Depression and Sleep Apnea connection

Depression and Sleep Apnea connection

There is a growing body of clinical evidence that suggests a connection between depression and sleep problems. While insomnia is often associated with depression, other sleep problems such as obstructive sleep apnea (OSA) can also contribute to the negative effects of depression. The National Sleep Foundation highlights that the relationship between depression and sleep is complicated, with symptoms of depression appearing before sleep problems just as often as the other way around.

In November, a preliminary study found that sleep therapy may significantly ease the problems of depression. Although the study has not yet been published in the scientific literature, it was featured in the National Institutes of Health’s Medline Plus newsletter. The article stated that treating persistent insomnia at the same time as depression could double the chances that the mood disorder will disappear. If the results of this study are confirmed, it could represent the most significant advance in depression treatment since the introduction of Prozac in 1987.

The study’s results make sense clinically, as individuals with depression may experience extreme loneliness and isolation when they are unable to sleep at night. They are acutely aware that the world around them is sleeping, and their concerns may be magnified during this time. Renowned psychiatrist Dr. Nada L. Stotland commented that the connection between depression and sleep is intuitive, and treating sleep problems may be an essential part of treating depression.

Depression and sleep apnea have been found to have a potential connection, as studies have shown that individuals with depression are more likely to suffer from sleep-disordered breathing, such as obstructive sleep apnea (OSA). While insomnia is commonly associated with depression, other sleep problems like restless leg syndrome have also been linked to depression.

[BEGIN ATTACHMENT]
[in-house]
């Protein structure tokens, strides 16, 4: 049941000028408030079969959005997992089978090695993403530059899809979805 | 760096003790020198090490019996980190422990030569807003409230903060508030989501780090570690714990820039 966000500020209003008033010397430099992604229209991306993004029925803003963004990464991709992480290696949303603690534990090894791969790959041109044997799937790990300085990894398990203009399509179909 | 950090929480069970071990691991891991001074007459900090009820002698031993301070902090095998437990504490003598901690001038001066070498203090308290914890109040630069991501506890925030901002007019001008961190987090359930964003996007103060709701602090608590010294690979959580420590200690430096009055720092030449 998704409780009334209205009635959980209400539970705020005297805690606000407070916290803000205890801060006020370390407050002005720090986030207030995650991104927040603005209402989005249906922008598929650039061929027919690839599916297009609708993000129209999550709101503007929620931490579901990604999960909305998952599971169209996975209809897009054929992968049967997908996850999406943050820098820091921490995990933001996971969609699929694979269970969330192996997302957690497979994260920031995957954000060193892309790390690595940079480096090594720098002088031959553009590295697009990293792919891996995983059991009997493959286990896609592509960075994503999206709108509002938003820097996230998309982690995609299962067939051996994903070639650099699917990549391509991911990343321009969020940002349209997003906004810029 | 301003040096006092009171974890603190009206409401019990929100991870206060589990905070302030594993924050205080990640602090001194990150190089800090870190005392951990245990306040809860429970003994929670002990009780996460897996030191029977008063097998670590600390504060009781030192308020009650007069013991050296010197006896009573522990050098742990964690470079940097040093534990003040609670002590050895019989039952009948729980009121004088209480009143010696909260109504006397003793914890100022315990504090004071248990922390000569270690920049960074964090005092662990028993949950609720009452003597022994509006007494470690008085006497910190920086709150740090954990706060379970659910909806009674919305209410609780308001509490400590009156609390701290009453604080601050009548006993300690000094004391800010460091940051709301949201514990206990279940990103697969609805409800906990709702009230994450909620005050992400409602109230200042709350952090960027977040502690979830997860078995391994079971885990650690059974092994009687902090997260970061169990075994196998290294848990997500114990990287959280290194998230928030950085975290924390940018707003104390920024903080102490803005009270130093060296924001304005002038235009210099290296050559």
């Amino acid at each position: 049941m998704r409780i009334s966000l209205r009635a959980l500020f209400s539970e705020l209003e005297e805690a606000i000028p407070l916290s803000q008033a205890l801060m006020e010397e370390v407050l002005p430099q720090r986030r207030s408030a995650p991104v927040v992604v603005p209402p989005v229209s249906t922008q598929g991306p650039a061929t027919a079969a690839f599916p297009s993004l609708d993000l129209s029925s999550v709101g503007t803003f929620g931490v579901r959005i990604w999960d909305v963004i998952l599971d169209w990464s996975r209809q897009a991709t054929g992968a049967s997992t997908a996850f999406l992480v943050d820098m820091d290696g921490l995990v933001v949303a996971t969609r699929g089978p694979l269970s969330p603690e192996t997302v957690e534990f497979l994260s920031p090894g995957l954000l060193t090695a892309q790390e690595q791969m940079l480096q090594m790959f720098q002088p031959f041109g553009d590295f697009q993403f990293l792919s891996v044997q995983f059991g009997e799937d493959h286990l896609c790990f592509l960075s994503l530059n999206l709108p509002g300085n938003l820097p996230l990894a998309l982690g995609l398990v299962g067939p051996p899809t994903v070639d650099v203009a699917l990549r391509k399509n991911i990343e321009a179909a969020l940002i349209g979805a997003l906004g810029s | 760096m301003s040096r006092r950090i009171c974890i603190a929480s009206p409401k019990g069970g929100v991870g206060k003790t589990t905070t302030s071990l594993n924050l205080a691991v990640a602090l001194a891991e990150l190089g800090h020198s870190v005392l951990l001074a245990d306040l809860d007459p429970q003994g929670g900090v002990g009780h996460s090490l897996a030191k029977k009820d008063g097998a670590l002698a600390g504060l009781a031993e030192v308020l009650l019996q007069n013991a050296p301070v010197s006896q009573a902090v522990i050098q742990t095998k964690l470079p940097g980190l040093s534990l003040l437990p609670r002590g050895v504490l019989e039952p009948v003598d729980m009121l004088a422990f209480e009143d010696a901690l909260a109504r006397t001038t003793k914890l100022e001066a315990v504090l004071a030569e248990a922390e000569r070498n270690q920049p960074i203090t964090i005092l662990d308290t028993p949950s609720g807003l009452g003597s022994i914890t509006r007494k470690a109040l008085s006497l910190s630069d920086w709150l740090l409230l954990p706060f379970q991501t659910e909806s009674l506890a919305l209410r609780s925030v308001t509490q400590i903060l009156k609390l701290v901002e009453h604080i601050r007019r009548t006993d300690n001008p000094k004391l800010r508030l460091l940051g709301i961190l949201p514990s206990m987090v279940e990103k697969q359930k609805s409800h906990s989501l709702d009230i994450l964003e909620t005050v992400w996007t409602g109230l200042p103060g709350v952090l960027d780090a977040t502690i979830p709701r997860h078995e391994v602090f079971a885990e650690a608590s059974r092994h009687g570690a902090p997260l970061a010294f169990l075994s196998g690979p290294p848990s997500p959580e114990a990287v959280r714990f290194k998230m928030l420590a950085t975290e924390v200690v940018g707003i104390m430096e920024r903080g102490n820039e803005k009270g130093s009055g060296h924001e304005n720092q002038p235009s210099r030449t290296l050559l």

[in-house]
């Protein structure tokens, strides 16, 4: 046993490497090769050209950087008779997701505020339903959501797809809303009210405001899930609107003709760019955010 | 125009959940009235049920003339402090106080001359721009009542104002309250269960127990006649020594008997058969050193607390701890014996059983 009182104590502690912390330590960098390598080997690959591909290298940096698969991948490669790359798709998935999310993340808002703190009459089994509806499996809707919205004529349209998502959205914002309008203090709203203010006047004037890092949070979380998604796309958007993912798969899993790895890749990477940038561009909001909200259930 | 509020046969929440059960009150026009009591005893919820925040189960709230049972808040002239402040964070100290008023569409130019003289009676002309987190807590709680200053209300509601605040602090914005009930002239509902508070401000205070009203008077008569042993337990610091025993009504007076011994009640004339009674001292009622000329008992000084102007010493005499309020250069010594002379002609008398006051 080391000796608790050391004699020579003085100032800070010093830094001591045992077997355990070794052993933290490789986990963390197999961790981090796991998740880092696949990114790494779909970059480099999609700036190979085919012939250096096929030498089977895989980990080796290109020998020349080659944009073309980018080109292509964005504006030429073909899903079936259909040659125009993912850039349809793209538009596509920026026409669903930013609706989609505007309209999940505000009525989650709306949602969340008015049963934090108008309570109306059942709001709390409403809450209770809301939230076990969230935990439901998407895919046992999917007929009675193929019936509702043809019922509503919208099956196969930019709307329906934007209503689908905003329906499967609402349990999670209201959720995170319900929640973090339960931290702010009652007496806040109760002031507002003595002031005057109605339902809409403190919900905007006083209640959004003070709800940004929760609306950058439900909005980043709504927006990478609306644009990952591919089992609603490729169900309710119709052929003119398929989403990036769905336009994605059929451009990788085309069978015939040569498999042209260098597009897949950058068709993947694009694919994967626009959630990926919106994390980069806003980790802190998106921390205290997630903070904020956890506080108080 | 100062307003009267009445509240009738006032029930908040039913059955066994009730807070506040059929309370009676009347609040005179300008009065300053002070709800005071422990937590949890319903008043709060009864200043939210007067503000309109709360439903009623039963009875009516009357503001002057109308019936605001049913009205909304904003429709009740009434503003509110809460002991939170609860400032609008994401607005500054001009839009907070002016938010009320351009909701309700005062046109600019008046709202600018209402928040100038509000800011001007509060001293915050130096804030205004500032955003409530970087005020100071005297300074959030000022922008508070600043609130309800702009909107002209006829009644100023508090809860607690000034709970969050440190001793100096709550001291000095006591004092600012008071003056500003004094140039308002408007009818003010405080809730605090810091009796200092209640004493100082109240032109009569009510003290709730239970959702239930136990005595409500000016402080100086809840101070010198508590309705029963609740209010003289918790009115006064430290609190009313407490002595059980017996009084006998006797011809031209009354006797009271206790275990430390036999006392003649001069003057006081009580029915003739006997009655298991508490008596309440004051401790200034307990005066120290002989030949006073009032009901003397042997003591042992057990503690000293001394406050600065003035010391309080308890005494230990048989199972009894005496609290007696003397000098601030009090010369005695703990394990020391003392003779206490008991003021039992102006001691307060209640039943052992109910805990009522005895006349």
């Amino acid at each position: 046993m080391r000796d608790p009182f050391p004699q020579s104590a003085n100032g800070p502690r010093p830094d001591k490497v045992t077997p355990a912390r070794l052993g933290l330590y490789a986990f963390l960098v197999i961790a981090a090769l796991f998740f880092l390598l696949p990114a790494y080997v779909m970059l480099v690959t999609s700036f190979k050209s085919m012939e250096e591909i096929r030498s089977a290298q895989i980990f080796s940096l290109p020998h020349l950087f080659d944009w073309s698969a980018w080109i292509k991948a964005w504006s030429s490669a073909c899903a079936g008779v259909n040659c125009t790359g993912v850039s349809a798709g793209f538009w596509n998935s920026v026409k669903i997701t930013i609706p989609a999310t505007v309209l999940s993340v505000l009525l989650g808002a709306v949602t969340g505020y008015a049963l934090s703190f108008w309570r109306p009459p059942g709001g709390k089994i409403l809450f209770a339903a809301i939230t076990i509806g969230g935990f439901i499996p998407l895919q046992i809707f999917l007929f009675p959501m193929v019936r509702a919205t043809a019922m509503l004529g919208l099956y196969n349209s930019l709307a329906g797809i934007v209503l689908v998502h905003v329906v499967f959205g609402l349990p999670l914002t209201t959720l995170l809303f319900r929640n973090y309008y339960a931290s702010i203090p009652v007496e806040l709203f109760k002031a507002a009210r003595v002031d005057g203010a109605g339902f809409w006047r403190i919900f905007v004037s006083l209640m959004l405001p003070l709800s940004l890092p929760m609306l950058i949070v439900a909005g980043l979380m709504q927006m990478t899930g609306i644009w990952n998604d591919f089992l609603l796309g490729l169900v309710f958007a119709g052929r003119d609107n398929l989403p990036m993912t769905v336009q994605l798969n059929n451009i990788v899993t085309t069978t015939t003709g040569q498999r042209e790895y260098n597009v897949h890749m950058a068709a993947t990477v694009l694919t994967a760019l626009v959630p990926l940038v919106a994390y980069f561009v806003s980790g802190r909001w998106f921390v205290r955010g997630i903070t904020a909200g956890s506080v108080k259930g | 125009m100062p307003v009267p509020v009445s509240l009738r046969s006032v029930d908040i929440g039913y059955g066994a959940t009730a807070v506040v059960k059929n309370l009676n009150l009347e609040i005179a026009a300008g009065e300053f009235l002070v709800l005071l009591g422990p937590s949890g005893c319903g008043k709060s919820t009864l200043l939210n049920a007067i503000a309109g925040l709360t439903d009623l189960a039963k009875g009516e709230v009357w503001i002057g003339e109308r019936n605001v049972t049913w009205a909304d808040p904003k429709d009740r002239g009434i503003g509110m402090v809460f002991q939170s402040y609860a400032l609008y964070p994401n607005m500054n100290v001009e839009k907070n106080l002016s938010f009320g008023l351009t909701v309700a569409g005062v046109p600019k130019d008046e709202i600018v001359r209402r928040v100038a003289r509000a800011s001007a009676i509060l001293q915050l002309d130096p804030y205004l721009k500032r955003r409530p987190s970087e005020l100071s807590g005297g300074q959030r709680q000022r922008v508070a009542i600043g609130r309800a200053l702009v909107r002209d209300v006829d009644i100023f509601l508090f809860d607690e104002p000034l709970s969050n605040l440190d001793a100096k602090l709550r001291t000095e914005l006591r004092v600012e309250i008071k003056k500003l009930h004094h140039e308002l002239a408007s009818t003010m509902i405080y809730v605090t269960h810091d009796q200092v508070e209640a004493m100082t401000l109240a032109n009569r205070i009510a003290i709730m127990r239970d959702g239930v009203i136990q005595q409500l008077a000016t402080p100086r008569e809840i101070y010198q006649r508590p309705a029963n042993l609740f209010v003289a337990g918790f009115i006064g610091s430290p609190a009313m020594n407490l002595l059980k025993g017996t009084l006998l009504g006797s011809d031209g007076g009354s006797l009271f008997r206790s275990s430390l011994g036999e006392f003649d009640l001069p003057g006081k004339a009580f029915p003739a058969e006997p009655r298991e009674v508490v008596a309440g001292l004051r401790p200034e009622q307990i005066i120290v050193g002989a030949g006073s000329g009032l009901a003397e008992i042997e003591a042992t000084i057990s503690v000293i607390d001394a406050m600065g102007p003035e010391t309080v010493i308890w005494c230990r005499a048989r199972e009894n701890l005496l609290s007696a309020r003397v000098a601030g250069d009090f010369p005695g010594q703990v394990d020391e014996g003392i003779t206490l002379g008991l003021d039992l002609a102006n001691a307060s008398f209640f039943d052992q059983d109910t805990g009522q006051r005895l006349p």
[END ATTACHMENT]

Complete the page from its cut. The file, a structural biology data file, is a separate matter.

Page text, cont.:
A 2003 study found that people with depression were five times more likely to suffer from OSA, the most common form of sleep-disordered breathing. However, there is a silver lining: treating sleep apnea with continuous positive airway pressure (CPAP) has been shown to result in a sustained improvement in depressive symptoms, according to a 2007 study published in the Journal of Clinical Sleep Medicine. Another 2010 study published in Sleep Medicine found that CPAP treatment may lead to a significant improvement in residual depressive symptoms due to the improvement of daytime sleepiness.

In summary, if you are experiencing the effects of both depression and sleep apnea, sleep therapy may offer a potential solution to alleviate both problems and help you achieve a healthier, more energetic lifestyle. Consult your doctor about whether taking a sleep test may be a beneficial option for you.

This web site uses cookies to ensure you get the best experience. Details are in our Cookie Policy. We have updated our Privacy Notice to address new privacy laws in Europe.